EU mission visits Venezuela in run-up to parliamentary vote

CARACAS (Reuters) - The European Union has sent a mission to Venezuela in the run-up to parliamentary election scheduled for December, the EU said on Thursday, as the country prepares for a vote that will likely be boycotted by much of the population.

FILE PHOTO: A woman holds a Venezuelan flag while participating in a candlelight vigil held for victims of recent violence in Caracas, Venezuela May 5, 2019. REUTERS/Ueslei Marcelino

Dozens of opposition parties are refusing to participate in the vote on the grounds that it is rigged in favor of the ruling Socialist Party, though one group within the opposition has said it is seeking better conditions for possible participation.

“An EU mission is in Caracas this week to have contacts with all stakeholders (including all main political forces, civil society, academia, the private sector and the church),” an EU spokesperson said in an email.

“This mission takes place in the context of the ongoing ... efforts to promote minimum democratic conditions ahead of legislative elections.”

The EU said it has received an invitation to observe the elections in Venezuela in December, but said President Nicolas Maduro’s government so far has not met “minimum conditions” to allow it to do so.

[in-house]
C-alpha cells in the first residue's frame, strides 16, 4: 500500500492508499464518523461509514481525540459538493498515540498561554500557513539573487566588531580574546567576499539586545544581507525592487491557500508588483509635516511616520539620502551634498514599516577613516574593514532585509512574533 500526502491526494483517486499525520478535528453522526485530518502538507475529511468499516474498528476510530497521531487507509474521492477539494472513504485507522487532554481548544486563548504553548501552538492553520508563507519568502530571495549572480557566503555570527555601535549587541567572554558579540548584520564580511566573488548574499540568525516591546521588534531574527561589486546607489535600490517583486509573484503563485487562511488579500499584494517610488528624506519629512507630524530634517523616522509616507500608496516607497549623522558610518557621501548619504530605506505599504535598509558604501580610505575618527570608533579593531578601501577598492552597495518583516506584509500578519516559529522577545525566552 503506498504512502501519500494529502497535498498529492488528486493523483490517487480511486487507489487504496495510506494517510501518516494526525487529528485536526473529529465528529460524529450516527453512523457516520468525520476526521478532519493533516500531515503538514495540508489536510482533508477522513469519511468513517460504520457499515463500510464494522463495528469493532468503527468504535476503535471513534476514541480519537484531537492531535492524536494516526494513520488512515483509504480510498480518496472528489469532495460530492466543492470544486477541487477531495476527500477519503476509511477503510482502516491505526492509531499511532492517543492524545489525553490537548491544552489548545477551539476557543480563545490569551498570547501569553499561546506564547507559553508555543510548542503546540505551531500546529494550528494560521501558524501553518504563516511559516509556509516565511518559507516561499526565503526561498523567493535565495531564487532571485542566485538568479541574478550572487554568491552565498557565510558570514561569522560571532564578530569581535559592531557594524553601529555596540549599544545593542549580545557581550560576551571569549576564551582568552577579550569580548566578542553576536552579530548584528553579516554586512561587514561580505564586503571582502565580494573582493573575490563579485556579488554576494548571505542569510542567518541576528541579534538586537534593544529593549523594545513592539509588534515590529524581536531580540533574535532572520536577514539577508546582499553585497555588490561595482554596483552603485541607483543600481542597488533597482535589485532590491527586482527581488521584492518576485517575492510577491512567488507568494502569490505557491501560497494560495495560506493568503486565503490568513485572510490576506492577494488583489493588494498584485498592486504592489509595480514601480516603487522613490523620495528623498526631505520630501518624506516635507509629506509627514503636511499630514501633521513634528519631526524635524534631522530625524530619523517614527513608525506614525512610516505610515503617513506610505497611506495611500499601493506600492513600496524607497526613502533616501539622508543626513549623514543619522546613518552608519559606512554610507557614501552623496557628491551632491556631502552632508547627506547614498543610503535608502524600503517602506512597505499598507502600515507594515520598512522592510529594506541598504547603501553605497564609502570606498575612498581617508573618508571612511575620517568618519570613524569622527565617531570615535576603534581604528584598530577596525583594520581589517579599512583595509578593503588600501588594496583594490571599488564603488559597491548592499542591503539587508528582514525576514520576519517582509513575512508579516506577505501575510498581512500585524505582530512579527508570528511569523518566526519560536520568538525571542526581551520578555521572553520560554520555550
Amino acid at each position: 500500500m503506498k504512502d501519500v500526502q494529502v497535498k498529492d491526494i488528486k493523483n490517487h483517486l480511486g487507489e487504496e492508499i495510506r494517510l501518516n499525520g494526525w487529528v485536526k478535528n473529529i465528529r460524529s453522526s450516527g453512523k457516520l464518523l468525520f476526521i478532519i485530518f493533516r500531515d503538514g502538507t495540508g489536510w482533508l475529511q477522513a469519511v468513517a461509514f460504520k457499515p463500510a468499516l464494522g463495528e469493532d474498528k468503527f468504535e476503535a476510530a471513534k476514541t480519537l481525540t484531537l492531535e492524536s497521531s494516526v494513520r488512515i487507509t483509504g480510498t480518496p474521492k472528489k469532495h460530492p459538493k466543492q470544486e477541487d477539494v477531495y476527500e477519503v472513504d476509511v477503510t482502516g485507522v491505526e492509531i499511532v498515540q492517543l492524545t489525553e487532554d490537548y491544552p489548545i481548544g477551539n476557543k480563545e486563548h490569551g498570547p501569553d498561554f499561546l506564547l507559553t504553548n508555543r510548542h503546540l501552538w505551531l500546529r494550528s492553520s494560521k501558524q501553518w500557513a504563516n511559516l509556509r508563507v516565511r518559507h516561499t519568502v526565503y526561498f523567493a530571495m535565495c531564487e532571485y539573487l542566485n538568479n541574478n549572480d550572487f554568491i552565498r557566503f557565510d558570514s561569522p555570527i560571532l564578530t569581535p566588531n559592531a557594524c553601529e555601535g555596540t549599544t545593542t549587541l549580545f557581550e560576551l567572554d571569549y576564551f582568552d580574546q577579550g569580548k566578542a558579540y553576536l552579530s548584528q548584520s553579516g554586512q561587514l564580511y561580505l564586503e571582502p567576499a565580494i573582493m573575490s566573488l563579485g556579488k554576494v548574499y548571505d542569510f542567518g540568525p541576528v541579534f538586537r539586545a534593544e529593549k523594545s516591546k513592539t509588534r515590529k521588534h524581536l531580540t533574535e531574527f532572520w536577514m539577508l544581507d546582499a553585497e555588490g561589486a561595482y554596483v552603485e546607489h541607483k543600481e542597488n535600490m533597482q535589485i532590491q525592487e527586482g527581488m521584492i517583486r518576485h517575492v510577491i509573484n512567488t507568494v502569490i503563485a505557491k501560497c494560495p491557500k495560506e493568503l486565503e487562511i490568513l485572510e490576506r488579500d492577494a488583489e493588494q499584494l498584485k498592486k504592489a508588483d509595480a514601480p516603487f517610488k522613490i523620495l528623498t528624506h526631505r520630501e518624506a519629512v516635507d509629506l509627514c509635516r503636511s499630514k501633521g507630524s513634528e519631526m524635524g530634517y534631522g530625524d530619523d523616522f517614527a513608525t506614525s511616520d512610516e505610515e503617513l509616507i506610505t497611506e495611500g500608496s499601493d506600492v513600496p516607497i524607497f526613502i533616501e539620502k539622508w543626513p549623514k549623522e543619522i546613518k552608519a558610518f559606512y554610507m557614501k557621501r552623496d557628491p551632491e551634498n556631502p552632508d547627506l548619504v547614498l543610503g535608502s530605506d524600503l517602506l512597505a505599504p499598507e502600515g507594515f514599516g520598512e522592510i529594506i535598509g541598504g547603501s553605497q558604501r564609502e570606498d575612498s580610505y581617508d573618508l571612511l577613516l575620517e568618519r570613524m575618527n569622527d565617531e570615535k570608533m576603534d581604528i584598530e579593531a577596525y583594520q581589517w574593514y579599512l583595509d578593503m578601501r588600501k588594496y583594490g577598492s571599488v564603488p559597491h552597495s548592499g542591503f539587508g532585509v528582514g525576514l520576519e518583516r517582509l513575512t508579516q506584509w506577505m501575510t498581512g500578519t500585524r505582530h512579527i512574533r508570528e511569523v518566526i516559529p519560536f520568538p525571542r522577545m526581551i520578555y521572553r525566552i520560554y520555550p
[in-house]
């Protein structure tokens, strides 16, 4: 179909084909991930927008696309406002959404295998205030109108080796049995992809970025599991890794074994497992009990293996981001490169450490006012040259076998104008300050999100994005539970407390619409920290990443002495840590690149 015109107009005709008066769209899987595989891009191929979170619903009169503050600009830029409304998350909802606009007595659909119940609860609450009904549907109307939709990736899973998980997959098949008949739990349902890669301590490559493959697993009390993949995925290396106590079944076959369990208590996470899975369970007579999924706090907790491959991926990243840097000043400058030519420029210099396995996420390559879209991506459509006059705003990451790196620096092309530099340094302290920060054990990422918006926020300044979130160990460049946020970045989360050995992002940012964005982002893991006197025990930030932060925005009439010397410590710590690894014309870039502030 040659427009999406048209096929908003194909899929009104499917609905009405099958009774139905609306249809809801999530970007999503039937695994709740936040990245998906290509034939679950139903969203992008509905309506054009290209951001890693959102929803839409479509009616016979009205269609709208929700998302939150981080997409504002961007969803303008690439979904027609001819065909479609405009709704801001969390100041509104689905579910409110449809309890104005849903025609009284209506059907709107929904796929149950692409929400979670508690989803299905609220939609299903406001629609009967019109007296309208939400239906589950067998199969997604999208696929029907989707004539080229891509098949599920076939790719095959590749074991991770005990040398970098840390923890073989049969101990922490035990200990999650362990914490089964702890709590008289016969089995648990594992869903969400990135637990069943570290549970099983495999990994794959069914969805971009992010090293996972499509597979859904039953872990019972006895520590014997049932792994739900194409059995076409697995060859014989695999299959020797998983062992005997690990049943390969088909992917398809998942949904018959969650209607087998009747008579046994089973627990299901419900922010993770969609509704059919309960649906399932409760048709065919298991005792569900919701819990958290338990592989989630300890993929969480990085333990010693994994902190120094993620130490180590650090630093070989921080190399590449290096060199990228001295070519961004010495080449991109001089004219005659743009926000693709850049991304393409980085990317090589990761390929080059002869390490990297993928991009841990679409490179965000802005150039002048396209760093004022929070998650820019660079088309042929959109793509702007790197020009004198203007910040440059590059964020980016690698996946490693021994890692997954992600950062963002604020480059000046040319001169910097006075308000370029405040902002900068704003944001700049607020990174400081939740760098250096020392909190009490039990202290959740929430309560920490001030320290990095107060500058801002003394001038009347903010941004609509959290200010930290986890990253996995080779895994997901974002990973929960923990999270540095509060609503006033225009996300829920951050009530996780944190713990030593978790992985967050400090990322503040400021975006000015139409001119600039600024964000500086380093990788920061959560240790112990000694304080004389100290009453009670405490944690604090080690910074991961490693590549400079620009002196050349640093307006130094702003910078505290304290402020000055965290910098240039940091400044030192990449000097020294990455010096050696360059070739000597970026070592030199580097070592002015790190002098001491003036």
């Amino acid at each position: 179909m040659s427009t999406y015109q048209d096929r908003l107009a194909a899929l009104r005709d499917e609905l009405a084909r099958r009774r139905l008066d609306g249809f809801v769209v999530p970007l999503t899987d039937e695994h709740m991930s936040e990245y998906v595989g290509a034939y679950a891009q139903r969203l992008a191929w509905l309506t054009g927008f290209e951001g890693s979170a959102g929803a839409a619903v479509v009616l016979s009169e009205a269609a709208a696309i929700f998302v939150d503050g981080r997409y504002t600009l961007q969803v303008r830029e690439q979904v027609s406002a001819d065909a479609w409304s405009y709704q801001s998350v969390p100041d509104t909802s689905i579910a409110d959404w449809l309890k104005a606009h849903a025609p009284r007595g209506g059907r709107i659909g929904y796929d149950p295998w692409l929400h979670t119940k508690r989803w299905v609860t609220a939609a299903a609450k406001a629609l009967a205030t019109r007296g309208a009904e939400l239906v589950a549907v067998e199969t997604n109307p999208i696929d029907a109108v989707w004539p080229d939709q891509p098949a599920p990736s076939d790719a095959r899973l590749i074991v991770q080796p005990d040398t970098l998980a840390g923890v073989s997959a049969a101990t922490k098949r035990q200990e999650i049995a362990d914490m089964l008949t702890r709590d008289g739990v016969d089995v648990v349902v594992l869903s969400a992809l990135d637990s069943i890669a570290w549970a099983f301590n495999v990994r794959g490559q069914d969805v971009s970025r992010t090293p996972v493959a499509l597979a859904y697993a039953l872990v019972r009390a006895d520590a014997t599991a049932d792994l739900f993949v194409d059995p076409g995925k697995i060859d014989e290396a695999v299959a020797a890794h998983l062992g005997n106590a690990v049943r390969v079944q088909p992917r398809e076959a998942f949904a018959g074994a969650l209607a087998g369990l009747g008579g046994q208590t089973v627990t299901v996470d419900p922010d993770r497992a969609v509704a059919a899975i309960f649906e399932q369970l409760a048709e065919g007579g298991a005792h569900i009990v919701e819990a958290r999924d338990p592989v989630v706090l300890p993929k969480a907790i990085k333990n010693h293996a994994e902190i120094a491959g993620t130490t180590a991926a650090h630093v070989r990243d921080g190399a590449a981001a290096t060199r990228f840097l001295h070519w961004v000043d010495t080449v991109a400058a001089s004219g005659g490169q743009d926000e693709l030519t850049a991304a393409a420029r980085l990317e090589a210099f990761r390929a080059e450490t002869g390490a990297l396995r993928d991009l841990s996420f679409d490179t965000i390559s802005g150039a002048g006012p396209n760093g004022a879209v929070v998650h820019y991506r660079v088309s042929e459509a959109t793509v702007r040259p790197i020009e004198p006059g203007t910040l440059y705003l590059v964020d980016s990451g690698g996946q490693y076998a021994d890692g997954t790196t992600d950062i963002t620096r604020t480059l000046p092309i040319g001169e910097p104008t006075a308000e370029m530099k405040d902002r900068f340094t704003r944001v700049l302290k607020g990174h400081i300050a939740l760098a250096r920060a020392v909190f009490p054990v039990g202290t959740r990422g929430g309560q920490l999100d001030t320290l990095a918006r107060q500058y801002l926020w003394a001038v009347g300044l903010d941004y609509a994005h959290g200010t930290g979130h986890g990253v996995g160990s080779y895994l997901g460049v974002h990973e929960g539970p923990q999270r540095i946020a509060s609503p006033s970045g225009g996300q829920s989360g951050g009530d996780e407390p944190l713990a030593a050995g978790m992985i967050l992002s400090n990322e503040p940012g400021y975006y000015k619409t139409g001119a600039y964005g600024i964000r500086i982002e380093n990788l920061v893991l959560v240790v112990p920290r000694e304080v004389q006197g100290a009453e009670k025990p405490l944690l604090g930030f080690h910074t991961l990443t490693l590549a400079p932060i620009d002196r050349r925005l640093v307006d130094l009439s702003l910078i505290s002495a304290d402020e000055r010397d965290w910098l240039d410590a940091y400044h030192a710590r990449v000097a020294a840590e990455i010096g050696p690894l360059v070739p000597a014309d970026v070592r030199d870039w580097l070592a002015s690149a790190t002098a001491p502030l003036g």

Maduro responded that it would be “impossible” to delay the vote. {nL1N2GF00T]

European nations have broadly disavowed the government of Maduro on the grounds that his 2018 re-election was fraudulent and have instead recognized opposition leader Juan Guaido as Venezuela’s rightful head of state.

The legislature has been controlled by the opposition since 2016 following a landslide victory the year before, but the pro-government supreme court has blocked nearly every piece of legislation it has approved.

The United States has launched a broad sanctions program against Maduro in efforts to force him from office.

Maduro says the sanctions are illegal and harm the country’s population by limiting the government’s capacity to import food and fuel and restricting its capacity to earn export revenue from oil sales.

Reporting by Brian Ellsworth; Editing by Alistair Bell